Caley is the first to fly an aeroplane of modern configuration - a model with a kite-like main wing and adjustable tail unit [Gibbs p.44]


Cayley realises (most probably in a model) the laterally stabilising effect of the dihedral angle in aeroplane design. [Gibbs p.44]


Cayley is the first to realise that a cambered aerofoil provides more lift than a flat one [Gibbs p.44]

Charles Green discovers Coal Gas a far cheaper gas source than Hydrogen


Cayley builds a full- sized version of his glider with a wing surface of 300 feet. Attempts to fly it are at best short hops into the air. He also begins to publish On Aerial Navigation and for the first time defines the three elements required by an aircraft - lift, propulsion, and control


Replica of Caley's Glider of 1809


1809 -1810

Caley publishes his findings in the triple paper On Aerial Navigation - [full text] [Gibbs p.46]


Leppig builds an airship at the cost of the State at Woronzowo in Russia. This was of the shape of a fish with a rigid framework beginning at the height of the longitudinal axis. The lower keel-shaped part of the same formed the car. Two fans were attached to the sides and a tail piece was provided behind to act as a rudder. The ship was inflated, but structural damage occurred during this operation and rendered it incapable of flight.



October 28 - Dr William Bland, (1789 - 1868) transported to Australia as a convict, after receiving a pardon establishes the first full time medical practice in Sydney. He figures largely in establishing the Australian Medical Association (AMA) and is to become Australia's first aviation pioneer.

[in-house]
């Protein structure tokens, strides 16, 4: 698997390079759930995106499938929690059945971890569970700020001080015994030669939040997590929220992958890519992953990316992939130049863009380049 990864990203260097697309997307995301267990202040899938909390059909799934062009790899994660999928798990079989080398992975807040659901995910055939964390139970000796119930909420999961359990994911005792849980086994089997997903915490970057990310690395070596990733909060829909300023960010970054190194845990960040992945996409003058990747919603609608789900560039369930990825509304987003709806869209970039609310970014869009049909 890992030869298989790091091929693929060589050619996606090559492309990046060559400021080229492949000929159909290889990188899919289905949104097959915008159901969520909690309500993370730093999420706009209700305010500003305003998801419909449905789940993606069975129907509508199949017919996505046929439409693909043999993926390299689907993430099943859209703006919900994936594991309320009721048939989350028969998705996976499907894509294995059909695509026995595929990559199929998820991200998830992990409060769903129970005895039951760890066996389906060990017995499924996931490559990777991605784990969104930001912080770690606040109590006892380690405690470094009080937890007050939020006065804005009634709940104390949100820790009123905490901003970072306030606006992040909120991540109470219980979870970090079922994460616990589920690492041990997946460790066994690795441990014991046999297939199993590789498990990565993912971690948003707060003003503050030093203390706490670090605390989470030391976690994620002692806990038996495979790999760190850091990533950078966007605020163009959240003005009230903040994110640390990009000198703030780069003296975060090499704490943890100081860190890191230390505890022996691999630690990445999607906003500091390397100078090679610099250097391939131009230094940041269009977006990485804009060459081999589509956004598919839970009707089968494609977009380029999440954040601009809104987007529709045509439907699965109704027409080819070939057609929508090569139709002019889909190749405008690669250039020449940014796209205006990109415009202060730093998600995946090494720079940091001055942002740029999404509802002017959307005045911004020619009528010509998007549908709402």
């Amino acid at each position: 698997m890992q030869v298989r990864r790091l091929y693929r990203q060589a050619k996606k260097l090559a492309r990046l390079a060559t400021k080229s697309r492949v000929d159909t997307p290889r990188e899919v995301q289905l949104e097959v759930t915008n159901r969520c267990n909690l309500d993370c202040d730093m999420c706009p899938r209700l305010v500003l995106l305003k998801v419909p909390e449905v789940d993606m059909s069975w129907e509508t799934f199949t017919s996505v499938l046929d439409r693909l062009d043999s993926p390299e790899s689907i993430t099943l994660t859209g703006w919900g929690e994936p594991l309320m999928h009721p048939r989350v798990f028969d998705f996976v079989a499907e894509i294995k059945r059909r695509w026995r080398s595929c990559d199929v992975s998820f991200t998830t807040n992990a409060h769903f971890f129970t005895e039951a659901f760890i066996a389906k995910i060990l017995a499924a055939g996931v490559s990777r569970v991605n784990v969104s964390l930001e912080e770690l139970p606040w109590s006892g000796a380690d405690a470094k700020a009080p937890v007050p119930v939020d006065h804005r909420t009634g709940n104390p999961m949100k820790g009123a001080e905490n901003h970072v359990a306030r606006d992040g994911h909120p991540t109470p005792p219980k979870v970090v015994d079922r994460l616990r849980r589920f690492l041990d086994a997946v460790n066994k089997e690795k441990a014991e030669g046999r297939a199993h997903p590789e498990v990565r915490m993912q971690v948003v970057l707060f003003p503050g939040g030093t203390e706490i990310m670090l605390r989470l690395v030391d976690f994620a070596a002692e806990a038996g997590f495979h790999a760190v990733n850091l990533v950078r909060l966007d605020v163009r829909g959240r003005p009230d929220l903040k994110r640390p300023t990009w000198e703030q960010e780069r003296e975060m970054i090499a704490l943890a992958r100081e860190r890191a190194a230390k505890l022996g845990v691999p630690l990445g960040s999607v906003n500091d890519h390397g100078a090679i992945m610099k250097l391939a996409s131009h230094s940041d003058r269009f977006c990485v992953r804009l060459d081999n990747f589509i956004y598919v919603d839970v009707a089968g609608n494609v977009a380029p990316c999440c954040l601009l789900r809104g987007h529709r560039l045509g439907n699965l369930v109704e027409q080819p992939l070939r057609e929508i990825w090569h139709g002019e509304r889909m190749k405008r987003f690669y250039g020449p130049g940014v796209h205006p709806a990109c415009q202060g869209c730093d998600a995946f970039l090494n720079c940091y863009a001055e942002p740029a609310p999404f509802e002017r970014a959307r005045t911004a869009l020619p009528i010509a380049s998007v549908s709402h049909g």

December 28 - John Fletcher Hargrave born in England (d.Feb.23, 1885) Fourth son of Joshua Hargrave and to become father of Lawrence Hargrave)


Cayley designs the first streamlined airship and also the first semi-rigid airship [Gibbs p.46]

Pauly and Egg's 'Dolphin' airship


Cayley first proposes the use of separate gas cells in airships [Gibbs p.46]


January 28 - Ann Hargrave first cousin to John Fletcher Hargrave born in England (d.Oct.29, 1885 and to become mother of Lawrence Hargrave)


Francis Forbes (elder son of New South Wales [from here...NSW] Chief Justice Sir Francis Forbes) of Skillaturat Muswellbrook, NSW, proposes a heavier-than-air machine. "The screw-fans or vanes must turn on an axis lying in the plane of the kite and they must be placed behind the kite or at the side to propel it forward" [Copley p.1]


Walker publishes the first design of a tandem wing aeroplane in the second edition of his Treatise upon the Art of Flying. This almost certainly influence D. S. Brown and through him, Samuel Pierpont Langley


Charles Green 'flies' The Great Balloon of Nassau, of 2410 cu m (85,000 cu ft) capacity, from London's Vauxhall Gardens to Weilburg, Germany, some 800 km (about 500 mi) in 18 hours

Lennox's Eagle is designed to link the capitals of Europe. It is never built.


Cayley designs a steam driven airship project with streamlined gas bag


June 1 - The Sydney Morning Herald publishes a letter from 'Aeronaut' (possibly Francis Forbes?) claiming to have invented a "powered balloon some twenty years earlier" He felt that the ordinary balloon did not "accomplish the great end of periodical or exact transit" In order to make the balloon transit more exact he thought "we might ascend by mechanical contrivance by which means instead of being at the mercy of atmospheric currents we might make them subservient to our wishes" [Copley p.1,2] [Carroll p.10]

March 24 - William Samuel Henson (1812-1888) in London, on or about this date, receives the patent, and publishes a design in 'Mechanics' magazine, for a fixed wing airplane powered by a steam engine driving two propellers. The Aerial Steam Carriage is the first known design for an airscrew-propelled modern-configuration monoplane. Henson and Stringfellow file articles of incorporation for the Aerial Transit Company and begin work on models with wingspans up to 20 feet.